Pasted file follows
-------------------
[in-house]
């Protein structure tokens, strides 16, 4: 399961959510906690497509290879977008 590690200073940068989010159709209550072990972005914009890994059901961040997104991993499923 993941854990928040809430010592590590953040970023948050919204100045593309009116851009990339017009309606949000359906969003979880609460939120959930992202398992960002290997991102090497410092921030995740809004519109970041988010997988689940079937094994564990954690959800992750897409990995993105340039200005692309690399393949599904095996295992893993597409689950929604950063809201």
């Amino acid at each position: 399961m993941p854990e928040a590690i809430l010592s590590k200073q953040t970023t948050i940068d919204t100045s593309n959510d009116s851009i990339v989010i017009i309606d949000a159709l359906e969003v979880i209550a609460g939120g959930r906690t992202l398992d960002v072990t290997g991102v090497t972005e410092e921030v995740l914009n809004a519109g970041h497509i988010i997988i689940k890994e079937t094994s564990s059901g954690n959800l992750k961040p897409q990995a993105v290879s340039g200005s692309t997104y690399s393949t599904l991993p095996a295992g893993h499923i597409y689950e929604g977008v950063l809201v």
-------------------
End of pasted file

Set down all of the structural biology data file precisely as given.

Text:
[in-house]
């Protein structure tokens, strides 16, 4: 399961959510906690497509290879977008 590690200073940068989010159709209550072990972005914009890994059901961040997104991993499923 993941854990928040809430010592590590953040970023948050919204100045593309009116851009990339017009309606949000359906969003979880609460939120959930992202398992960002290997991102090497410092921030995740809004519109970041988010997988689940079937094994564990954690959800992750897409990995993105340039200005692309690399393949599904095996295992893993597409689950929604950063809201």
């Amino acid at each position: 399961m993941p854990e928040a590690i809430l010592s590590k200073q953040t970023t948050i940068d919204t100045s593309n959510d009116s851009i990339v989010i017009i309606d949000a159709l359906e969003v979880i209550a609460g939120g959930r906690t992202l398992d960002v072990t290997g991102v090497t972005e410092e921030v995740l914009n809004a519109g970041h497509i988010i997988i689940k890994e079937t094994s564990s059901g954690n959800l992750k961040p897409q990995a993105v290879s340039g200005s692309t997104y690399s393949t599904l991993p095996a295992g893993h499923i597409y689950e929604g977008v950063l809201v």